Electron Transport Chain: A rollercoaster ride that produces energy
Help a group of engineers figure out if a mysterious dark alga is able to do photosynthesis using green light and measure this process with the Hill reaction. If it is, your work will help create a sustainable plan that will use sunlight and pollution sources for biofuel production.
- High School
- University / College
About This Simulation
In the Electron Transport Chain simulation, you’ll meet Roxy, the lead engineer for a project in north Alaska. Here, environmental protection has been made a priority. With VR, you will fly over the ocean on a journey to discover that the most problematic facilities are the coal power plant and the fish farm, which are causing glacier melting and eutrophication. But fear not, Roxy has come up with a brilliant idea to produce biofuel from algae using the excess of nutrients from the fish farm and the heat and CO2 from the coal plant. When scuba diving, she found some mysterious dark algae and now she needs your help to figure out if the algae can use green light to perform photosynthesis.
Use the Hill reaction and spectrophotometry
Most plants are green, so they reflect this colour and absorb other wavelengths, which they use for photosynthesis. However, green is a major component of the visible light spectrum, so combining algae that use green light with algae that use other wavelengths maximises the use of sunlight. In this simulation, you will use the Hill reaction and spectrophotometry to measure electron flow and find out if the pigments can use green light for photosynthesis.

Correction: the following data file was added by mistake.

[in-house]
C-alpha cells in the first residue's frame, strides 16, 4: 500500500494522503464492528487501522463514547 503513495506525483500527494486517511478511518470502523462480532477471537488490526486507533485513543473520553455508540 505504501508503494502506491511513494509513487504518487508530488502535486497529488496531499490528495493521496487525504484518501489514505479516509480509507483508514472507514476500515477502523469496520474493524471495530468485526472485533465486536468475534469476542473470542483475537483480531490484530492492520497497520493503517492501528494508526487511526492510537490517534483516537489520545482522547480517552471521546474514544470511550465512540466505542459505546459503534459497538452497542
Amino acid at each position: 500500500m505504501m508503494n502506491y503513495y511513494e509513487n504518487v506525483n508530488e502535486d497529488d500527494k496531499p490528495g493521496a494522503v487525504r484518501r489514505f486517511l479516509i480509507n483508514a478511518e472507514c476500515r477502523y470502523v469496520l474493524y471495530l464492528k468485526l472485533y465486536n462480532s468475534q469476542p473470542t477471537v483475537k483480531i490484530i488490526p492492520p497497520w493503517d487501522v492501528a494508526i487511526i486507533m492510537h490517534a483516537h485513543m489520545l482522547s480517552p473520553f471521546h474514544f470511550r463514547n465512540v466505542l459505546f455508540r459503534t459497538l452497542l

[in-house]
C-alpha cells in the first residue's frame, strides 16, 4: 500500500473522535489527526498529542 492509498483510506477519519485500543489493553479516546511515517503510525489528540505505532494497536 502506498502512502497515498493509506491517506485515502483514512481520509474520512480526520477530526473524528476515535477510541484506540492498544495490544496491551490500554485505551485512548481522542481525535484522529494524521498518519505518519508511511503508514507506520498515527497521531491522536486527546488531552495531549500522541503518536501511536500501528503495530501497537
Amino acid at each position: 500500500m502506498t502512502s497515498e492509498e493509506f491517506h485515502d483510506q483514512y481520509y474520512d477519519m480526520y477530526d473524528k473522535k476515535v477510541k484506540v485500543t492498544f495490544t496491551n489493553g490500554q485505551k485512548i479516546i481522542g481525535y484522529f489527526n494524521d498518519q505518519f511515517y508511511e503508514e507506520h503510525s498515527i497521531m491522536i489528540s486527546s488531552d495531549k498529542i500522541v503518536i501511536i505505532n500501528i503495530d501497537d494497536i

Look inside a chloroplast
To understand how photosynthesis works, you will shrink to a tiny size and see what happens during the electron transport chain. You will be able to click on the different molecules to see electrons and protons moving, water molecules splitting and the ATP synthase spinning around to pump protons and produce ATP.
Don’t forget your controls!
Dr. One has already extracted pigments for you. It can be very handy to have a virtual assistant! Now, to check out if the pigments can use green light, you will set up an experiment. In order to properly test your hypothesis, you will need to prepare and measure your sample, as well as positive and negative controls.
The Hill reaction uses DCPIP, a redox dye, which helps measure the electron flow from photosystem II. By comparing the absorption spectra of your pigment sample exposed to green light only in the spectrophotometer to those of the controls, you will be able to figure out if the dark algae are able to perform photosynthesis using green light or not.
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